Some consider God primarily as Judge whose chief concern is his law. In order for this “legal” God to be gracious towards us he must first punish his own Son in our place. He then demands us to meet all his legal conditions for true acceptance. Even though I try to meet his demands I cannot really be sure he accepts me. I have to constantly self-examine. Do I have enough faith? Is it “saving” faith? Did I repent correctly? Is God o.k. with my imperfect obedience? If I were to go this way the result would be lack assurance.
Looking through the lens of Christ, we see that God’s ways with us are primarily relational rather than merely legal. For through Jesus, we learn that God is Father and that his purpose is to bring us into family relationship. He wants us to find our true being-in-communion as sons and daughters in union with his unique Son by the Spirit.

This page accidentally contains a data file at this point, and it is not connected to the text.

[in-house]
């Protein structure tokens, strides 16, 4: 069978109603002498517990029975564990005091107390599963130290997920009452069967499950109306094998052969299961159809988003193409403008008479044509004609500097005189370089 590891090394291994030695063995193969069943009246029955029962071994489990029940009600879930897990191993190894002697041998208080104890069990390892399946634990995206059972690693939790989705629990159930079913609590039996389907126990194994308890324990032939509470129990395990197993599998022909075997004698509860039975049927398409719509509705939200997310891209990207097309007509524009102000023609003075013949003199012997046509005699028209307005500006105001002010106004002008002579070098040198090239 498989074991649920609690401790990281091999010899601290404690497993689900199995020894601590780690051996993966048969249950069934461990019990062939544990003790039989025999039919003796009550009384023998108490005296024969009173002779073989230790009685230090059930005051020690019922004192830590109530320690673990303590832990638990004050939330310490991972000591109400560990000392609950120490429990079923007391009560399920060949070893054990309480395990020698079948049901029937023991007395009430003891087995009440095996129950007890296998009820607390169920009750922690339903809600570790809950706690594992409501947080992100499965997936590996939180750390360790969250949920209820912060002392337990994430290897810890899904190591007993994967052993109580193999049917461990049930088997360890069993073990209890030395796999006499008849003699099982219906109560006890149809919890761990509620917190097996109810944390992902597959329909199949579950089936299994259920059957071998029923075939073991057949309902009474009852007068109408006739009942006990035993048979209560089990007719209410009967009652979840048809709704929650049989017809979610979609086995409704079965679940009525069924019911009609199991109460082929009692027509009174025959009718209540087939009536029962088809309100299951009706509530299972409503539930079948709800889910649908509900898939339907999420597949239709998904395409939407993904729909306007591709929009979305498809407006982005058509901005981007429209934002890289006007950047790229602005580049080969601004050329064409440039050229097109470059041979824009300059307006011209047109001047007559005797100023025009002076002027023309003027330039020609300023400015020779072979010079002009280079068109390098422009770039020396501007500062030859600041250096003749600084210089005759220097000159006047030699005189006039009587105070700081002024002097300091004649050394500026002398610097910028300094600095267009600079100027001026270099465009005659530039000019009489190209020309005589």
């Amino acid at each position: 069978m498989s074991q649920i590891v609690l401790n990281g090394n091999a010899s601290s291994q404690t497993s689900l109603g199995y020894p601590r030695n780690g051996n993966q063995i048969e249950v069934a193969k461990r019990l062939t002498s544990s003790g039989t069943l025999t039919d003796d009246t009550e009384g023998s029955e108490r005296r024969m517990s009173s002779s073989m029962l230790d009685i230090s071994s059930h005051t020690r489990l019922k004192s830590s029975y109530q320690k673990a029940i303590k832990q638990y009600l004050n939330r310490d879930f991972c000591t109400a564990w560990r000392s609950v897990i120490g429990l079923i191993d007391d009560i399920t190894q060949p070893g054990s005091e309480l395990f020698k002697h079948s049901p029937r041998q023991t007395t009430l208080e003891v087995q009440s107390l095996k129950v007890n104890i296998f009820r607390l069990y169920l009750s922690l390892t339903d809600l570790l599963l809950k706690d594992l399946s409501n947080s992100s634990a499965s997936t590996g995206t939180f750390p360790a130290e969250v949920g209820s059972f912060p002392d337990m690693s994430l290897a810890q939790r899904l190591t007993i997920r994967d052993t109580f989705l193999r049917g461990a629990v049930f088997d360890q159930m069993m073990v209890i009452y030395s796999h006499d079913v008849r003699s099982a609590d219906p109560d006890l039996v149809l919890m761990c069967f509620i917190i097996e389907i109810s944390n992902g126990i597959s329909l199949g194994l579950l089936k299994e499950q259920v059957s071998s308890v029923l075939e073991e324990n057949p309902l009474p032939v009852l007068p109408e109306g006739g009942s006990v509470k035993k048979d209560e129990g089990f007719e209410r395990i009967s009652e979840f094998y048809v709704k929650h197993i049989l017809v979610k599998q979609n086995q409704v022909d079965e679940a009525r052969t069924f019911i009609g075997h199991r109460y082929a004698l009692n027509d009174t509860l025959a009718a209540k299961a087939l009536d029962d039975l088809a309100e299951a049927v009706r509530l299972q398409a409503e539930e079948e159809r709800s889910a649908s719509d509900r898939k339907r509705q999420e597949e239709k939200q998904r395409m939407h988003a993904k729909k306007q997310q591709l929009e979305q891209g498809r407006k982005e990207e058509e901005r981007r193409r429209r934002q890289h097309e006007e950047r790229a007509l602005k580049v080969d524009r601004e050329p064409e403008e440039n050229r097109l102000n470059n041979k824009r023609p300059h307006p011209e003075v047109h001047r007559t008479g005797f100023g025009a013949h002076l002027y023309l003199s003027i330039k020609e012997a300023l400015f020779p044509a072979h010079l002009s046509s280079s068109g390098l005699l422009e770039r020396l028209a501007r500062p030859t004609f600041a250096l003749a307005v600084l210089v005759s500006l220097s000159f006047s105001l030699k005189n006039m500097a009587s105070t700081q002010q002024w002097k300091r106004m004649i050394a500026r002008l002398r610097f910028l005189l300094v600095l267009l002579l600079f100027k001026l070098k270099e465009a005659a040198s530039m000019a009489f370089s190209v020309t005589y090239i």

Allowing the legal to eclipse this relational vision results in a distorted way of responding to God. We are workers trying hard to satisfy God’s demands rather than dearly loved sons and daughters. We are driven by guilt rather than drawn by grace. We endure condemnation and rarely enjoy communion.
In Jesus’ parable of the lost son, the father wanted his son home before the prodigal turned back. And he did not wish for his son to relate in terms of work as a mere servant. He wanted to welcome him back into the family with a warm embrace and joyful celebration. So our Father in Jesus longs eagerly for us all to return home and when we do there is great rejoicing in the Father’s heart and all heaven.